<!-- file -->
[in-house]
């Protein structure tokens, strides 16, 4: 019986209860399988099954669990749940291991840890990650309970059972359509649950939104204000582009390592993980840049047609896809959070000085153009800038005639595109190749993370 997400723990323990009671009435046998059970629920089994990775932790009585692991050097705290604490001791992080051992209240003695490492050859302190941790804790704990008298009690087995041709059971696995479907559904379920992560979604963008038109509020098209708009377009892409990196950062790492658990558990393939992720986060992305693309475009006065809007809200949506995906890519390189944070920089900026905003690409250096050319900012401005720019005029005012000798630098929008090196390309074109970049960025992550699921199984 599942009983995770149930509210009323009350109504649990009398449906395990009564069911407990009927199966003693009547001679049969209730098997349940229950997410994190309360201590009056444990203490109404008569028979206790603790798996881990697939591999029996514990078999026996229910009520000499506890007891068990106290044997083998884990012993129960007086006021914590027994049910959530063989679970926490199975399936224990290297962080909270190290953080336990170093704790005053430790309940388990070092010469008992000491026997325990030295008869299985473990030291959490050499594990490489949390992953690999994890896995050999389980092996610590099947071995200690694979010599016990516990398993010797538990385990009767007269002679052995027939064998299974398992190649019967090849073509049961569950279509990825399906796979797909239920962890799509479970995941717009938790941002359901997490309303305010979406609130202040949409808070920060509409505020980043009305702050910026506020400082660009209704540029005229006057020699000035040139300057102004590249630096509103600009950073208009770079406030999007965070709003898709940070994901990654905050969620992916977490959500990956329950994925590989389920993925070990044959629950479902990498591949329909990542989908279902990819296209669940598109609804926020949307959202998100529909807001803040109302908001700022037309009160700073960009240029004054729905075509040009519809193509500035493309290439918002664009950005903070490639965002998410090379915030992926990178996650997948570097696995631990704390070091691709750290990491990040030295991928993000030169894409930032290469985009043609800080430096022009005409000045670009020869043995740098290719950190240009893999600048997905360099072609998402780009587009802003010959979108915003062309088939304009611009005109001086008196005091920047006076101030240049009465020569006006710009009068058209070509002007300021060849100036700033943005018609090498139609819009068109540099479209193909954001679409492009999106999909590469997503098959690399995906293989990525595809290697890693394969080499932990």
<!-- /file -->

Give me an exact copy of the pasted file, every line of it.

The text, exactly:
[in-house]
């Protein structure tokens, strides 16, 4: 019986209860399988099954669990749940291991840890990650309970059972359509649950939104204000582009390592993980840049047609896809959070000085153009800038005639595109190749993370 997400723990323990009671009435046998059970629920089994990775932790009585692991050097705290604490001791992080051992209240003695490492050859302190941790804790704990008298009690087995041709059971696995479907559904379920992560979604963008038109509020098209708009377009892409990196950062790492658990558990393939992720986060992305693309475009006065809007809200949506995906890519390189944070920089900026905003690409250096050319900012401005720019005029005012000798630098929008090196390309074109970049960025992550699921199984 599942009983995770149930509210009323009350109504649990009398449906395990009564069911407990009927199966003693009547001679049969209730098997349940229950997410994190309360201590009056444990203490109404008569028979206790603790798996881990697939591999029996514990078999026996229910009520000499506890007891068990106290044997083998884990012993129960007086006021914590027994049910959530063989679970926490199975399936224990290297962080909270190290953080336990170093704790005053430790309940388990070092010469008992000491026997325990030295008869299985473990030291959490050499594990490489949390992953690999994890896995050999389980092996610590099947071995200690694979010599016990516990398993010797538990385990009767007269002679052995027939064998299974398992190649019967090849073509049961569950279509990825399906796979797909239920962890799509479970995941717009938790941002359901997490309303305010979406609130202040949409808070920060509409505020980043009305702050910026506020400082660009209704540029005229006057020699000035040139300057102004590249630096509103600009950073208009770079406030999007965070709003898709940070994901990654905050969620992916977490959500990956329950994925590989389920993925070990044959629950479902990498591949329909990542989908279902990819296209669940598109609804926020949307959202998100529909807001803040109302908001700022037309009160700073960009240029004054729905075509040009519809193509500035493309290439918002664009950005903070490639965002998410090379915030992926990178996650997948570097696995631990704390070091691709750290990491990040030295991928993000030169894409930032290469985009043609800080430096022009005409000045670009020869043995740098290719950190240009893999600048997905360099072609998402780009587009802003010959979108915003062309088939304009611009005109001086008196005091920047006076101030240049009465020569006006710009009068058209070509002007300021060849100036700033943005018609090498139609819009068109540099479209193909954001679409492009999106999909590469997503098959690399995906293989990525595809290697890693394969080499932990």